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Germany, Country of Tenants

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Unlike Britain, where homeownership is often associated with security, personal independence and the commitment to middle-class values, Germany, until very recently, promoted tenancy as a way of life. This situation harks back to the nineteenth century and is only to a small extent related to the heritage of socialist East Germany. Today approximately 85 per cent of Berliners rent their homes (compared to less than 50 per cent of Londoners). The ubiquity of tenancy comes with strong tenant protection laws and has significant consequences for the dynamics of urban development. House values and mortgages play a consequently smaller role in urban politics, gentrification cycles are slower, and the homes of most Germans are not at the mercy of a volatile banking sector. This article will present the historical development of this situation, the consequences on the present housing market and the current debate over homeownership in Germany. Despite the different and long-established social patterns, there may be lessons here for Britain (and other similar economies) in thinking about the rental sector, the symbolism of ownership, the regulatory and investment roles of government, and the dynamics of urban change.
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Document Type: Research Article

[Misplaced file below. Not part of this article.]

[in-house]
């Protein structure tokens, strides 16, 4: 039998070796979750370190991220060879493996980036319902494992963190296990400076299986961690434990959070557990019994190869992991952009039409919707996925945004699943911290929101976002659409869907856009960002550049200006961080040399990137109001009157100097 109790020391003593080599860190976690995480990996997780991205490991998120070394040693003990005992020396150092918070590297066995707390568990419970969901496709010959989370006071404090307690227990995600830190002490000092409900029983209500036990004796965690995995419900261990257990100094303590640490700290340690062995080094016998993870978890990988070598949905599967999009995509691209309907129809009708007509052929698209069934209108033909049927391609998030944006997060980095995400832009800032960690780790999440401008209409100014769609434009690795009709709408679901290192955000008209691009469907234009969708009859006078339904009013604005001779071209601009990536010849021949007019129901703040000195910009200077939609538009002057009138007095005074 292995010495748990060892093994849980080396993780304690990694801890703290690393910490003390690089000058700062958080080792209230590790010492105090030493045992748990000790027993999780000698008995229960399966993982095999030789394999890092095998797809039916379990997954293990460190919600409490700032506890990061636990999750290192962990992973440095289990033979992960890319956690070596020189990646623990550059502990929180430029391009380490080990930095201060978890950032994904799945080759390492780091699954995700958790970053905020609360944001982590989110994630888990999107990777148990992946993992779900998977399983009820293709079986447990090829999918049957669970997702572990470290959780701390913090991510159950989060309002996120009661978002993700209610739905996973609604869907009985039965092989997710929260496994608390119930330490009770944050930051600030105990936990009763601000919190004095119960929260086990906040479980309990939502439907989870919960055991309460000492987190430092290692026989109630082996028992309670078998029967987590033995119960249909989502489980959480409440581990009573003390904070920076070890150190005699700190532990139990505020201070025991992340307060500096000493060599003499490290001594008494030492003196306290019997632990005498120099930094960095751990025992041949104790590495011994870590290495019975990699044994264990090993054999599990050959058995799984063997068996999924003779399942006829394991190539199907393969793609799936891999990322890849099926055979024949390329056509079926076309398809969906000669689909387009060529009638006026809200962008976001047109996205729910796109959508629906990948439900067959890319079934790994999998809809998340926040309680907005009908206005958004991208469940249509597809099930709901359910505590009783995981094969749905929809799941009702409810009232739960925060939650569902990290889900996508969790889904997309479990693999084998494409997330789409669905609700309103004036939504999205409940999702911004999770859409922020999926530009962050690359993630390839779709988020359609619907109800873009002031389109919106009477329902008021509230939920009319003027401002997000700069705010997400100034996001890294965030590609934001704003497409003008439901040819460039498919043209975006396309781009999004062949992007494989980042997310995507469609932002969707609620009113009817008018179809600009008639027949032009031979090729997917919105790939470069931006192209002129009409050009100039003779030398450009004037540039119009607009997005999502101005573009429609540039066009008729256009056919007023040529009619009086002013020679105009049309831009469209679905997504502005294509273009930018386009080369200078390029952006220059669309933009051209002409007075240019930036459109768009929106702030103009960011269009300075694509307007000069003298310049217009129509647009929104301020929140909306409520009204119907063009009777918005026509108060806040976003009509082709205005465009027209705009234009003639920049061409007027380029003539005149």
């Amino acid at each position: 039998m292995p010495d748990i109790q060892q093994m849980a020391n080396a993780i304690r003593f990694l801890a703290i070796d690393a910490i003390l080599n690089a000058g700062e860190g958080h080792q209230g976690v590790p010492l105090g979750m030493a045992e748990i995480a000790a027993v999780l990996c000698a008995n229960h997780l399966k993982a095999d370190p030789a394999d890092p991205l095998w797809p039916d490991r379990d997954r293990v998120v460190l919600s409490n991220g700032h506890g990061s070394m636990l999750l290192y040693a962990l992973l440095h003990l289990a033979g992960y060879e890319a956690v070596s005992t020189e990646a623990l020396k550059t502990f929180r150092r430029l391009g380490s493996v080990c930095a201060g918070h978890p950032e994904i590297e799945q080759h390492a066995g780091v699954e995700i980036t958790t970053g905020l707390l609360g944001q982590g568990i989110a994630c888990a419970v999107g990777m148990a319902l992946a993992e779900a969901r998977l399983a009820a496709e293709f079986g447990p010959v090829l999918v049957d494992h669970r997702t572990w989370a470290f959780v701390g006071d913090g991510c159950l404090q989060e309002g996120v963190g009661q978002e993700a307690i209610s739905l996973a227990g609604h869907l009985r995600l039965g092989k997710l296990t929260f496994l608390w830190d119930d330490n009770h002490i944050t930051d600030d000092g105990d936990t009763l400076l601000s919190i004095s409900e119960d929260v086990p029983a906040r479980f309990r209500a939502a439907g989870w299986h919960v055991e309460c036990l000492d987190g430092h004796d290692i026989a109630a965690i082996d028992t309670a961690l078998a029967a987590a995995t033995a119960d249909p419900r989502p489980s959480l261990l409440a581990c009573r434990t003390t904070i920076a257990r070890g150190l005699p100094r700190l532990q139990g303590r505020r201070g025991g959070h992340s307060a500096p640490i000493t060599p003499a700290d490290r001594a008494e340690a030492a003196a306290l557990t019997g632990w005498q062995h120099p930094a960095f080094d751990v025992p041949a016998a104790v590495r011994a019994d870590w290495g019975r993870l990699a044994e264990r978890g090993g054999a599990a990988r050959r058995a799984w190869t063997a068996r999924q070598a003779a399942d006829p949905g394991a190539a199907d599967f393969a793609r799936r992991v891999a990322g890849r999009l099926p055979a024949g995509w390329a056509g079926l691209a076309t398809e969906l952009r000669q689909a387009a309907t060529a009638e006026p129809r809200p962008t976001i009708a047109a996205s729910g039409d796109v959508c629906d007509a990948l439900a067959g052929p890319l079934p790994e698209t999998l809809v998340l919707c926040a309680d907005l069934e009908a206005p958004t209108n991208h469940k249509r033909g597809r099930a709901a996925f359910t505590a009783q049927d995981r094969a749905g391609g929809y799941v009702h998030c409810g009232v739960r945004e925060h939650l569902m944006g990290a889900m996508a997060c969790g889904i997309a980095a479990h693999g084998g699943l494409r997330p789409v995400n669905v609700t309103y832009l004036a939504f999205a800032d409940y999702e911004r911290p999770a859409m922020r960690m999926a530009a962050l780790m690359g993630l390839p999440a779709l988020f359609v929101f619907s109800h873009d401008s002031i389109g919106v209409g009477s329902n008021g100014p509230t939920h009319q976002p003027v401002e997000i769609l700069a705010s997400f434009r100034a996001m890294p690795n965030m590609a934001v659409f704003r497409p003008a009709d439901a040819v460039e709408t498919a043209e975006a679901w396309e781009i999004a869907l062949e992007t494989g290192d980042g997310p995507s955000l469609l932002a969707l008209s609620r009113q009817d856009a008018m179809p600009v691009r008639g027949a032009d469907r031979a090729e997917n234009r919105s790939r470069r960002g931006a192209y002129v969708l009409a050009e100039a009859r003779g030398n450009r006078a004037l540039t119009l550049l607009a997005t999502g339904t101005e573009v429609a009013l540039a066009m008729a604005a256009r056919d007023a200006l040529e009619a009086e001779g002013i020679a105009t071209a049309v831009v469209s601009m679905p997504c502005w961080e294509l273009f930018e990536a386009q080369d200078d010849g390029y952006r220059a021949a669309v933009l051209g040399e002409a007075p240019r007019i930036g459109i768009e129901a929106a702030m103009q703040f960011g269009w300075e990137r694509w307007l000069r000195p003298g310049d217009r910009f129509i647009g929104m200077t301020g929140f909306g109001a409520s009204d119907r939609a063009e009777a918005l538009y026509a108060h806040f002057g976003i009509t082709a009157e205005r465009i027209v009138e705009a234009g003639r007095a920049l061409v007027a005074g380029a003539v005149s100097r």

Publication date: 01 July 2015

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  • Built Environment is published quarterly in March, June, September and December. With an emphasis on crossing disciplinary boundaries and providing global perspective, each issue focuses on a single subject of contemporary interest to practitioners, academics and students working in a wide range of disciplines. Issues are guest-edited by established international experts who not only commission contributions, but also oversee the peer-reviewing process in collaboration with the Editors.

    Subject areas include: architecture; conservation; economic development; environmental planning; health; housing; regeneration; social issues; spatial planning; sustainability; urban design; and transport. All issues include reviews of recent publications.

    The journal is abstracted in Geo Abstracts, Sage Urban Studies Abstracts, and Journal of Planning Literature, and is indexed in the Avery Index to Architectural Publications.

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